Election Section

Commentary:Instant Runoff Voting Held Up by Diebold By LAURENCE SCHECHTMAN

Tuesday May 03, 2005

Is the Diebold Corporation, famous for hackable, paperless voting machines, trying to strangle election reform in Berkeley? Or are they merely greedy, lazy and incompetent? 

Either way it is Diebold which stands in the way of implementing Berkeley’s Measure I in favor of Instant Runoff Voting (IRV), which was passed by a margin of 72 percent in March of 2004.  

IRV, also known as preferential or ranked choice voting, allows us to rank our choices for mayor or City Council candidate. We could vote for three candidates for mayor, a first, a second and a third choice, so that if our first choice comes in last, then our second choice is counted. If that step does not produce a winner, then the next person on the bottom is eliminated until someone has captured 50 percent plus one. The runoff, in other words, is held instantly instead of six weeks later. 

There are three major advantages to IRV. First, by avoiding a second election, both the city and the candidates save a lot of money. Second, a separate runoff always attracts far fewer voters, and especially fewer poor and student voters, so that there is a chance that the winner of the runoff in December gets fewer votes than the original leader in November. Which is how “moderate” Shirley Dean beat “progressive” Don Jelinek in the mayor’s race of 1994.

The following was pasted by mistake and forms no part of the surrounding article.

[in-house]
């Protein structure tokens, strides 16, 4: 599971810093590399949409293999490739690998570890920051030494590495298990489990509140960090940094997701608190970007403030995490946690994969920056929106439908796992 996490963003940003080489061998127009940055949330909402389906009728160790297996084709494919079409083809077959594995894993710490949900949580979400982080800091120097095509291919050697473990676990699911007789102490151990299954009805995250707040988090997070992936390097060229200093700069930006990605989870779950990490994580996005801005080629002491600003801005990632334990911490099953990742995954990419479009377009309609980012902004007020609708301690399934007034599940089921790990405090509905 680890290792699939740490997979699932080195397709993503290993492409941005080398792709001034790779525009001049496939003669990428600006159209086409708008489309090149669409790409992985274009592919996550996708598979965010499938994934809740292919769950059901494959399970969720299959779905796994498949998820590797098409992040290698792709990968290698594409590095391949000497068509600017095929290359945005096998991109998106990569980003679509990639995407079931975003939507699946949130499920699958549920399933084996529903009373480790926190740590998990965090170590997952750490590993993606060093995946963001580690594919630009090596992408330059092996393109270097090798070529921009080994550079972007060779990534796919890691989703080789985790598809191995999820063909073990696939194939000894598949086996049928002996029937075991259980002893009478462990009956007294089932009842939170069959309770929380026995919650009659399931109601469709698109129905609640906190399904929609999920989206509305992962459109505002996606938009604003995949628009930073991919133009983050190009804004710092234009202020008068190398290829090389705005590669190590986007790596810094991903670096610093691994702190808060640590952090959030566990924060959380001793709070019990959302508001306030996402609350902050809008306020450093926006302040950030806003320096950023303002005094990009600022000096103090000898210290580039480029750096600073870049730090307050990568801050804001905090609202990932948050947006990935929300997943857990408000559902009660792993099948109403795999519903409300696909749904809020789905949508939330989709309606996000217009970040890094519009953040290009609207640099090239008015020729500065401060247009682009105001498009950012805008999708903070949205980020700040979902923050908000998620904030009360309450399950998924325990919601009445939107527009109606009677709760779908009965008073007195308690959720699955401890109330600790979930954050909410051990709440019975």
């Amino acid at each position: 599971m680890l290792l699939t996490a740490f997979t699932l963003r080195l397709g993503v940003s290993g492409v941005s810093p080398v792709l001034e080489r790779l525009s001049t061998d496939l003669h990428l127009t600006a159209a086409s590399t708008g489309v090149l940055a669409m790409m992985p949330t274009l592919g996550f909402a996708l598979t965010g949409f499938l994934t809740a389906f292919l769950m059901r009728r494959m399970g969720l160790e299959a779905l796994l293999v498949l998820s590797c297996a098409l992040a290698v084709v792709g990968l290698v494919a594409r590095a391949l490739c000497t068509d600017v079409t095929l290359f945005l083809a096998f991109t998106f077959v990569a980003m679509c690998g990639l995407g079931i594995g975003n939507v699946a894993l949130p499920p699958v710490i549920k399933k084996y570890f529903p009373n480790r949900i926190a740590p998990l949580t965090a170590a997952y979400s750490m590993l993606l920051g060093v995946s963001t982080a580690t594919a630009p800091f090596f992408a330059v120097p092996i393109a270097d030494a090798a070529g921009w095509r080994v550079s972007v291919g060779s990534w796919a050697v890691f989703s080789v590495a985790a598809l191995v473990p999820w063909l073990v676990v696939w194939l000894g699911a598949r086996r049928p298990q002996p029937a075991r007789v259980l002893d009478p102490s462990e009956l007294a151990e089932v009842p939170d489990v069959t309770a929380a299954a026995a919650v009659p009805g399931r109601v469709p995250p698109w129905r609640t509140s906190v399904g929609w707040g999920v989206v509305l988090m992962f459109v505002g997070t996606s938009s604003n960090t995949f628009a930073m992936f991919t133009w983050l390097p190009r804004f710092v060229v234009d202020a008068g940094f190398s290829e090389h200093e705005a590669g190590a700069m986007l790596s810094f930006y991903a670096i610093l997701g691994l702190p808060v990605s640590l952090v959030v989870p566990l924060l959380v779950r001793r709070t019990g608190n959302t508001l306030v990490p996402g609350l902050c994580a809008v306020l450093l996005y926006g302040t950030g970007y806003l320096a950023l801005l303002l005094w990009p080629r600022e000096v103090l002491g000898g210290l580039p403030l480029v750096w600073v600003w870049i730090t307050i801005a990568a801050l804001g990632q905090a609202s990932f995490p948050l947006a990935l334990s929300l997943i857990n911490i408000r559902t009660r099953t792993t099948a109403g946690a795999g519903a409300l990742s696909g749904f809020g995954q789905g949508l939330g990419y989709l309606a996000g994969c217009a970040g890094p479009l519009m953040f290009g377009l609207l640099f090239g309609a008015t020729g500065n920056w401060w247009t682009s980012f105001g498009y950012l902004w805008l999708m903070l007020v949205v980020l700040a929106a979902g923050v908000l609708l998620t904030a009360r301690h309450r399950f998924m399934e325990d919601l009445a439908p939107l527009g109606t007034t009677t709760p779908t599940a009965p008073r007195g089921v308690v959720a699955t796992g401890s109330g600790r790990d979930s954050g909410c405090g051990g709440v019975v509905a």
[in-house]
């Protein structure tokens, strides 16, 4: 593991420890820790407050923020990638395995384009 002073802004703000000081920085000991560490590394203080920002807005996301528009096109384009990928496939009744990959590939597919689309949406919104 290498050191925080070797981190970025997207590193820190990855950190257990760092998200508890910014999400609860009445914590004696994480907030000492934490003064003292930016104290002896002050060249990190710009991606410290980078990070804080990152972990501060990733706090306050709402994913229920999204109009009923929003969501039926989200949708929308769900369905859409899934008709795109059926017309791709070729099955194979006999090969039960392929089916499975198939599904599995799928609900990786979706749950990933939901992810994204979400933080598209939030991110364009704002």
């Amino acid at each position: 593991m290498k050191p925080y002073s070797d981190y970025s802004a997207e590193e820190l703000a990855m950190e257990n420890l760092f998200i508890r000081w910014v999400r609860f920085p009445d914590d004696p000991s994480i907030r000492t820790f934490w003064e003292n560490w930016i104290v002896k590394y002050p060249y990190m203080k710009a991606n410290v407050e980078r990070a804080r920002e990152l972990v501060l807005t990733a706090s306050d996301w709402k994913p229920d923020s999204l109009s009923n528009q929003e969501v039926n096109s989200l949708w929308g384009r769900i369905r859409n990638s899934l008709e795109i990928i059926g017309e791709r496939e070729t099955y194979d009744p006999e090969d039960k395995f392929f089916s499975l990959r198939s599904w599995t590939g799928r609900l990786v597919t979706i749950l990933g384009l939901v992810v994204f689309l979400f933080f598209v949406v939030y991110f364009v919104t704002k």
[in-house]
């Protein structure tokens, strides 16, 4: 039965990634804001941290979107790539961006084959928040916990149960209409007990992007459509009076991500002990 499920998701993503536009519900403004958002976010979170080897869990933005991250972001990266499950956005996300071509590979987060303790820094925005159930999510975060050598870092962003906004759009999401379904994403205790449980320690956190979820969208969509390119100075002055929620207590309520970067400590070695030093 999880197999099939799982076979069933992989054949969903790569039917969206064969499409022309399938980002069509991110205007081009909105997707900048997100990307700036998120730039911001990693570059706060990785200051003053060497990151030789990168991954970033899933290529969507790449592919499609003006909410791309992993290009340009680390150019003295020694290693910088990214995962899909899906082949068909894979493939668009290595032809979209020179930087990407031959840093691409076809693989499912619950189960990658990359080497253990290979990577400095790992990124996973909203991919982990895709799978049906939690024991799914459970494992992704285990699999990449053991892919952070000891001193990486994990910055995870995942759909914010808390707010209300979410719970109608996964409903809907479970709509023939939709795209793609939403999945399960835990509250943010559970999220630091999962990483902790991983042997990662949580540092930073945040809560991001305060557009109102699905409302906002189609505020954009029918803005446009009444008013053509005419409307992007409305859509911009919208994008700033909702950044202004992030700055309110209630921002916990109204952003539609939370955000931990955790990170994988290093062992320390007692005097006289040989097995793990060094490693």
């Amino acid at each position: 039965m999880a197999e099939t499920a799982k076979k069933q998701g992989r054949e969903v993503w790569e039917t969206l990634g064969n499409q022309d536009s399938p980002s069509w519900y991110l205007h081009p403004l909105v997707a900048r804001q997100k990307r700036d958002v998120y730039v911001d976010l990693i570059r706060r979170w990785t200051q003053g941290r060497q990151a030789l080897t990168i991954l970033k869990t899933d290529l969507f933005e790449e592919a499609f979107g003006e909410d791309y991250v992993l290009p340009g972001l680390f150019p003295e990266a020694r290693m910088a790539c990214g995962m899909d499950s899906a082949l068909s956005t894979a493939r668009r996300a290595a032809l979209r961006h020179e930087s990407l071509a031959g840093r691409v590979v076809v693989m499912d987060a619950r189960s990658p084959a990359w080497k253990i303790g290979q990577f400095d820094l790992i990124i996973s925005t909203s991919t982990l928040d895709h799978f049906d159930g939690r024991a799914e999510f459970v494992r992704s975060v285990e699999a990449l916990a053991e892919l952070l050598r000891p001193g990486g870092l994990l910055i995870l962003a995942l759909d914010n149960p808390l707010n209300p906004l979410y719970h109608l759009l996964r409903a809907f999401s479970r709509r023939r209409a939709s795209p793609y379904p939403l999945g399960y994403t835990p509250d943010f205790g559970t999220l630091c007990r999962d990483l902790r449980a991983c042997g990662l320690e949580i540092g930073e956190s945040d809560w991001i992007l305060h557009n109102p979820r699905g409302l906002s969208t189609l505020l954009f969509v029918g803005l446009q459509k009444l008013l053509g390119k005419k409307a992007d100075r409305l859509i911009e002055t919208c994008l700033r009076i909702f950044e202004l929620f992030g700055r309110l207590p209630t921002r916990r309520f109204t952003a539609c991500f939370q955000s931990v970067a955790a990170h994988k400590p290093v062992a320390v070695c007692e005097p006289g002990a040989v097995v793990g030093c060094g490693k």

The most important advantage of preferential voting, however, is that it cures the disease of lesser evilism. You don’t have to vote for one of the big two—Jelinek to keep out Dean or vice versa. You can vote for whoever you want as your first choice, and then for the frontrunner in second place, which keeps out your main enemy just as effectively. Neither mainstream Democrats nor Republicans, however, are too happy about losing “their” voters to third parties, which may explain why State Senate Bill 596, which grants all California cities the right to choose IRV, has not been able to make it out of committee. 

But for us, wouldn’t it be great to be able to vote our hearts without fear? The big two wouldn’t be able to take us for granted. They would have to make alliances, or at least be polite, with the third and fourth party or candidate, which is exactly what has been happening in San Francisco. In fact in District 5 in the city’s last election, 18 candidates established a “candidates collaborative” which has resulted in long range neighborhood co-operation. And sometimes, Ms. 3 or Mr. 4 might actually win. 

So why do we still have to debate this issue, a year after it won decisively at the polls. Because Diebold, which owns the contract on voting machines for Alameda County, wants two million dollars to write IRV into their systems here. And in the age of Bush and Schwarzenegger, the county and the cities are carrying huge deficits. (San Leandro and Oakland have also approved preferential voting systems) But even if money were available, Diebold says that it isn’t going to get around to working on the problem for another year, which means that IRV will probably not be ready for the November 2006 city elections, two and a half years after the passage of Berkeley’s initiative.